The conclusion of my internship with the sitios team was a whirlwind. We largely focused on honing the biographies we had written about the victims of the military junta—for me, María Cristina Lanzillotti and Víctor Vázquez. Telling these stories can be a delicate task. As I wrote in my previous blog post, emphasizing the individuality of the victims while recognizing that these crimes were hardly personal in intent but instead were part of a deliberately-planned genocide that touched every sector of society.
Part of this balancing act is placing the victims’ stories in a larger context and highlighting how their persecution fit into what the junta was seeking to achieve through genocide and repression. María Cristina Lanzillotti’s story is part of the junta’s brutal persecution of university students in the political opposition. The junta planted propagandic stories in newspapers about María Cristina’s husband murdering an elected official.
This false story is part of a larger pattern of propaganda the junta created to justify brutal tactics towards its opponents, such as members of the Workers’ Revolutionary Party (PRT) and the Revolutionary Army of the Republic (ERP)—both of which included María Cristina and her husband among their ranks. Through this, the junta isolated its political opponents from the rest of society.
We encountered an excellent example of this isolation when we visited a memory site in La Plata in which the junta brutally murdered another family of political opponents, in a very public and gruesome display in an upper-middle class neighborhood. By falsely justifying its crimes, the junta demarcated a line between the “lawless” and the “lawful”—removing any stake those not persecuted felt in the fate of the persecuted. Thus, despite the plethora of neighbors who witnessed the brutal murder, they didn’t speak out because of fear and they felt they didn’t have a stake in the outcome. Understanding the junta’s strategy to create the conditions that enabled their human rights violations is critical for understanding how we can prevent human rights violations.
Víctor Vázquez’s story is part of a longer tradition in Argentina—the brutal repression of organized labor. Víctor devoted his entire life to the cause of labor, through his participation in the Communist Party of Argentina and the railroad union. He rose to amazing heights and ran in nationwide union elections. He was also arrested on nearly a dozen occasions, by the repressive forces of multiple military dictatorships that ruled the country. He had suffered persecution at the hands of many, revealing how the junta built upon on the tradition of the repression of previous military dictatorships.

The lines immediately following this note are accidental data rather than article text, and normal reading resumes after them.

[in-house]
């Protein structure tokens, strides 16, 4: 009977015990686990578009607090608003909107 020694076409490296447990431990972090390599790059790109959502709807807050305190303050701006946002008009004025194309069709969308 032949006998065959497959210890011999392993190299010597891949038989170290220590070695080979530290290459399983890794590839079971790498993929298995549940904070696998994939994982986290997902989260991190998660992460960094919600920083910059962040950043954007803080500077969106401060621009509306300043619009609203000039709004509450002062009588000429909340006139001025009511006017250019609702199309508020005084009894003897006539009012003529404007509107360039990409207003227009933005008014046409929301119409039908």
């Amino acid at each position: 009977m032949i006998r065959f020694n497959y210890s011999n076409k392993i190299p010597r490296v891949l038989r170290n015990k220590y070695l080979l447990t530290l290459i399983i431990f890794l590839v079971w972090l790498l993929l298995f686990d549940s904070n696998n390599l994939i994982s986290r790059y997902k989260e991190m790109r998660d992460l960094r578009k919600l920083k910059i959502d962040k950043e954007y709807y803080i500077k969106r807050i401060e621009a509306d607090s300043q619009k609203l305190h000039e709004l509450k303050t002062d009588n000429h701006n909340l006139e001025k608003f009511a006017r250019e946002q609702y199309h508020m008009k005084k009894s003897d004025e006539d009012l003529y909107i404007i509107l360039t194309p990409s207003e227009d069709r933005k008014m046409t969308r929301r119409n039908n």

Víctor’s story also revealed how different the repression of the junta was, in contrast to that of previous dictatorships. As Víctor’s granddaughter told me, Víctor’s disappearance was particularly brutal in that the family had no closure over the fate of their beloved. The 30 Thousand Disappeared faced a brutal fate as the junta embarked on an unprecedented campaign of genocide and disappearances. Víctor’s story also reveals how widespread the repression was, touching every single sector of society. It’s important to illustrate the variety of stories of the disappeared, to demonstrate the humanity that distinguishes one victim from another.
These instructions for storytelling and more mechanical help with our Spanish were crucial in the final week of the internship. One thing I loved about my internship was that I didn’t just learn a series of technical skills or learn a set of facts about human rights, but instead learned a whole host of ephemeral challenges associated with maintaining and protecting human rights. Collective memory is as important for preventing the re-occurrence of abuses as anything else, and collective memory isn’t an algorithm and doesn’t require a regression model to solve. Instead, it requires something more difficult, recognition of feeling. I was incredibly honored and happy to have this experience and learn what only such an in-depth and immersive experience could have instilled in me.